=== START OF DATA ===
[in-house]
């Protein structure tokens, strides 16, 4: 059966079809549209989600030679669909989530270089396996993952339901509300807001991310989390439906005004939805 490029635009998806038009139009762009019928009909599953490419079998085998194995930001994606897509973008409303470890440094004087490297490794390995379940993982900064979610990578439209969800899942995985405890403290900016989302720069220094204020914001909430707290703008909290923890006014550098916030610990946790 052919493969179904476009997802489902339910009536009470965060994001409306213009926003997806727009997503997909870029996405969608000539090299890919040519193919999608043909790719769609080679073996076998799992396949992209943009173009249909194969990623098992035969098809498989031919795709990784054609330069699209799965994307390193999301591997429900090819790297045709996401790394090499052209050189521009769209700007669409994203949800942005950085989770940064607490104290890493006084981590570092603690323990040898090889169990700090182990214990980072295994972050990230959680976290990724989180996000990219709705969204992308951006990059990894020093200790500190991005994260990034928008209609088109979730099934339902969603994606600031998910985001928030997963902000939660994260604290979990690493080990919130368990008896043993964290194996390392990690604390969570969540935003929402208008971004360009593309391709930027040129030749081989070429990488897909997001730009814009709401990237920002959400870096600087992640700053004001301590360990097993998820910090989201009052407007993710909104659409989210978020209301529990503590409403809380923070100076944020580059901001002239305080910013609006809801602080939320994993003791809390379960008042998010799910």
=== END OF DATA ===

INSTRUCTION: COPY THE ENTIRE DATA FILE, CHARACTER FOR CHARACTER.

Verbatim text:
[in-house]
């Protein structure tokens, strides 16, 4: 059966079809549209989600030679669909989530270089396996993952339901509300807001991310989390439906005004939805 490029635009998806038009139009762009019928009909599953490419079998085998194995930001994606897509973008409303470890440094004087490297490794390995379940993982900064979610990578439209969800899942995985405890403290900016989302720069220094204020914001909430707290703008909290923890006014550098916030610990946790 052919493969179904476009997802489902339910009536009470965060994001409306213009926003997806727009997503997909870029996405969608000539090299890919040519193919999608043909790719769609080679073996076998799992396949992209943009173009249909194969990623098992035969098809498989031919795709990784054609330069699209799965994307390193999301591997429900090819790297045709996401790394090499052209050189521009769209700007669409994203949800942005950085989770940064607490104290890493006084981590570092603690323990040898090889169990700090182990214990980072295994972050990230959680976290990724989180996000990219709705969204992308951006990059990894020093200790500190991005994260990034928008209609088109979730099934339902969603994606600031998910985001928030997963902000939660994260604290979990690493080990919130368990008896043993964290194996390392990690604390969570969540935003929402208008971004360009593309391709930027040129030749081989070429990488897909997001730009814009709401990237920002959400870096600087992640700053004001301590360990097993998820910090989201009052407007993710909104659409989210978020209301529990503590409403809380923070100076944020580059901001002239305080910013609006809801602080939320994993003791809390379960008042998010799910």